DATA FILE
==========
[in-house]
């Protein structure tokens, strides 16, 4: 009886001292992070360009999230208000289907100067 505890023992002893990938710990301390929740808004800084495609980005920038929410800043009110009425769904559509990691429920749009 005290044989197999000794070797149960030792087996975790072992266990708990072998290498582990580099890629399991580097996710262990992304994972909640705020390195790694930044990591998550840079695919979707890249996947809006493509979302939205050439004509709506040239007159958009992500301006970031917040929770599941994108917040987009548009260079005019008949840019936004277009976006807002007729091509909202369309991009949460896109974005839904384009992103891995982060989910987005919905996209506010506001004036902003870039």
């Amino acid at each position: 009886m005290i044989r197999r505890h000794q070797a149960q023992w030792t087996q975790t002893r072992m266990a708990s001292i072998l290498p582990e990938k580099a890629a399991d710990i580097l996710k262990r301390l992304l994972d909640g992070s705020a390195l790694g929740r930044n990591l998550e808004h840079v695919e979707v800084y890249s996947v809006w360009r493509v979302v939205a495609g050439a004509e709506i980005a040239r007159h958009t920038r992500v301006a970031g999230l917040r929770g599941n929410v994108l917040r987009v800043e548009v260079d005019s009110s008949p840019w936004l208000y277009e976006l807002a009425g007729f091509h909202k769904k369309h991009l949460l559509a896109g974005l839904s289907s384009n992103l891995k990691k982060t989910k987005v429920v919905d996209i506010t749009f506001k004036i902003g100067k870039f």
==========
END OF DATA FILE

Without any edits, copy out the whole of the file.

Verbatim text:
[in-house]
């Protein structure tokens, strides 16, 4: 009886001292992070360009999230208000289907100067 505890023992002893990938710990301390929740808004800084495609980005920038929410800043009110009425769904559509990691429920749009 005290044989197999000794070797149960030792087996975790072992266990708990072998290498582990580099890629399991580097996710262990992304994972909640705020390195790694930044990591998550840079695919979707890249996947809006493509979302939205050439004509709506040239007159958009992500301006970031917040929770599941994108917040987009548009260079005019008949840019936004277009976006807002007729091509909202369309991009949460896109974005839904384009992103891995982060989910987005919905996209506010506001004036902003870039």
């Amino acid at each position: 009886m005290i044989r197999r505890h000794q070797a149960q023992w030792t087996q975790t002893r072992m266990a708990s001292i072998l290498p582990e990938k580099a890629a399991d710990i580097l996710k262990r301390l992304l994972d909640g992070s705020a390195l790694g929740r930044n990591l998550e808004h840079v695919e979707v800084y890249s996947v809006w360009r493509v979302v939205a495609g050439a004509e709506i980005a040239r007159h958009t920038r992500v301006a970031g999230l917040r929770g599941n929410v994108l917040r987009v800043e548009v260079d005019s009110s008949p840019w936004l208000y277009e976006l807002a009425g007729f091509h909202k769904k369309h991009l949460l559509a896109g974005l839904s289907s384009n992103l891995k990691k982060t989910k987005v429920v919905d996209i506010t749009f506001k004036i902003g100067k870039f």